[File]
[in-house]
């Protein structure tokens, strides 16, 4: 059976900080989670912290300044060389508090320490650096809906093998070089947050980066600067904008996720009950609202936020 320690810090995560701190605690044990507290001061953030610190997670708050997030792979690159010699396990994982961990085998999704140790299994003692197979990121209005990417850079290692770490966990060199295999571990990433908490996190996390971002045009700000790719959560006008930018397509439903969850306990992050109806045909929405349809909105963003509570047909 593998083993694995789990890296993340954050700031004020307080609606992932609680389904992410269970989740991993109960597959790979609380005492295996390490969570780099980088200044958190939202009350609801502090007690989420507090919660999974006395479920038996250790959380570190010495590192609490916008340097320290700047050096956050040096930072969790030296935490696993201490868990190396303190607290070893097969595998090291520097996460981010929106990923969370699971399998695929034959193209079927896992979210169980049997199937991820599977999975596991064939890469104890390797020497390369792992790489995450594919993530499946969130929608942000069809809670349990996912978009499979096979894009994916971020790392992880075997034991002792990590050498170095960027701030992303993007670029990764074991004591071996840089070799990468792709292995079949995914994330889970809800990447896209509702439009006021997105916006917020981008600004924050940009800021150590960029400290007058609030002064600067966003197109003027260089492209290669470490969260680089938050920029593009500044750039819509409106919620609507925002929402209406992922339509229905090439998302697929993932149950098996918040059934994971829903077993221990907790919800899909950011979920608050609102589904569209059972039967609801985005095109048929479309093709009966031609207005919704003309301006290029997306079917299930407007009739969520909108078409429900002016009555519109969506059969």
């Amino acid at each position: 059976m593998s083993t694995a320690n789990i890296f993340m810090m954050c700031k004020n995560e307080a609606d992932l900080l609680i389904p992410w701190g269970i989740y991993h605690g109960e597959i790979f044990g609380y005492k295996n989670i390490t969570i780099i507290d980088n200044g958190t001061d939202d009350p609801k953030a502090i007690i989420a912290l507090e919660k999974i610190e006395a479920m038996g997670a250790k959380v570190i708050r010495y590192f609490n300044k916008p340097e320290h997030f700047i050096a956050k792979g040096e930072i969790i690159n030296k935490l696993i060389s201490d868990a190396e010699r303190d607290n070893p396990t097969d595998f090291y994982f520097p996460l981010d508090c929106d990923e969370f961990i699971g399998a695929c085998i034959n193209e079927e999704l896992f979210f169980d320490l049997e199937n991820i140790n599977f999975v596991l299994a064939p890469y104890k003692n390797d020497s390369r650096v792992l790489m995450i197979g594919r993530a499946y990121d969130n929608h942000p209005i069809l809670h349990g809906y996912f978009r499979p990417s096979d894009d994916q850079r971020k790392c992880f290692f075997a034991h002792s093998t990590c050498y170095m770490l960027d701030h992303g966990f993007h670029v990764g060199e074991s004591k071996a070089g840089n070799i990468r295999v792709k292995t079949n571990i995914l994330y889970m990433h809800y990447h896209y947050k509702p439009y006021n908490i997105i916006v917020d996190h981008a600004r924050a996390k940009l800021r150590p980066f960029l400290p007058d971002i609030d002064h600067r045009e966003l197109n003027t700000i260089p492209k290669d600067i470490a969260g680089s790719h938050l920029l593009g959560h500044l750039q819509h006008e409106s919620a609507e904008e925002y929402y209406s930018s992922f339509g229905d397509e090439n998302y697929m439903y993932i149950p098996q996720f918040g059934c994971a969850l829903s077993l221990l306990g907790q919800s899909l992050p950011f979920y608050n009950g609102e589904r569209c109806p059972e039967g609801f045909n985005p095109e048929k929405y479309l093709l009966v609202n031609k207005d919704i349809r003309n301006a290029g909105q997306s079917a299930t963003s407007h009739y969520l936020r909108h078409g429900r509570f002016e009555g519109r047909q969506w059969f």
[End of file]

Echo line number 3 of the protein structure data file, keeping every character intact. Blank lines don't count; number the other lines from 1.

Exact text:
């Amino acid at each position: 059976m593998s083993t694995a320690n789990i890296f993340m810090m954050c700031k004020n995560e307080a609606d992932l900080l609680i389904p992410w701190g269970i989740y991993h605690g109960e597959i790979f044990g609380y005492k295996n989670i390490t969570i780099i507290d980088n200044g958190t001061d939202d009350p609801k953030a502090i007690i989420a912290l507090e919660k999974i610190e006395a479920m038996g997670a250790k959380v570190i708050r010495y590192f609490n300044k916008p340097e320290h997030f700047i050096a956050k792979g040096e930072i969790i690159n030296k935490l696993i060389s201490d868990a190396e010699r303190d607290n070893p396990t097969d595998f090291y994982f520097p996460l981010d508090c929106d990923e969370f961990i699971g399998a695929c085998i034959n193209e079927e999704l896992f979210f169980d320490l049997e199937n991820i140790n599977f999975v596991l299994a064939p890469y104890k003692n390797d020497s390369r650096v792992l790489m995450i197979g594919r993530a499946y990121d969130n929608h942000p209005i069809l809670h349990g809906y996912f978009r499979p990417s096979d894009d994916q850079r971020k790392c992880f290692f075997a034991h002792s093998t990590c050498y170095m770490l960027d701030h992303g966990f993007h670029v990764g060199e074991s004591k071996a070089g840089n070799i990468r295999v792709k292995t079949n571990i995914l994330y889970m990433h809800y990447h896209y947050k509702p439009y006021n908490i997105i916006v917020d996190h981008a600004r924050a996390k940009l800021r150590p980066f960029l400290p007058d971002i609030d002064h600067r045009e966003l197109n003027t700000i260089p492209k290669d600067i470490a969260g680089s790719h938050l920029l593009g959560h500044l750039q819509h006008e409106s919620a609507e904008e925002y929402y209406s930018s992922f339509g229905d397509e090439n998302y697929m439903y993932i149950p098996q996720f918040g059934c994971a969850l829903s077993l221990l306990g907790q919800s899909l992050p950011f979920y608050n009950g609102e589904r569209c109806p059972e039967g609801f045909n985005p095109e048929k929405y479309l093709l009966v609202n031609k207005d919704i349809r003309n301006a290029g909105q997306s079917a299930t963003s407007h009739y969520l936020r909108h078409g429900r509570f002016e009555g519109r047909q969506w059969f």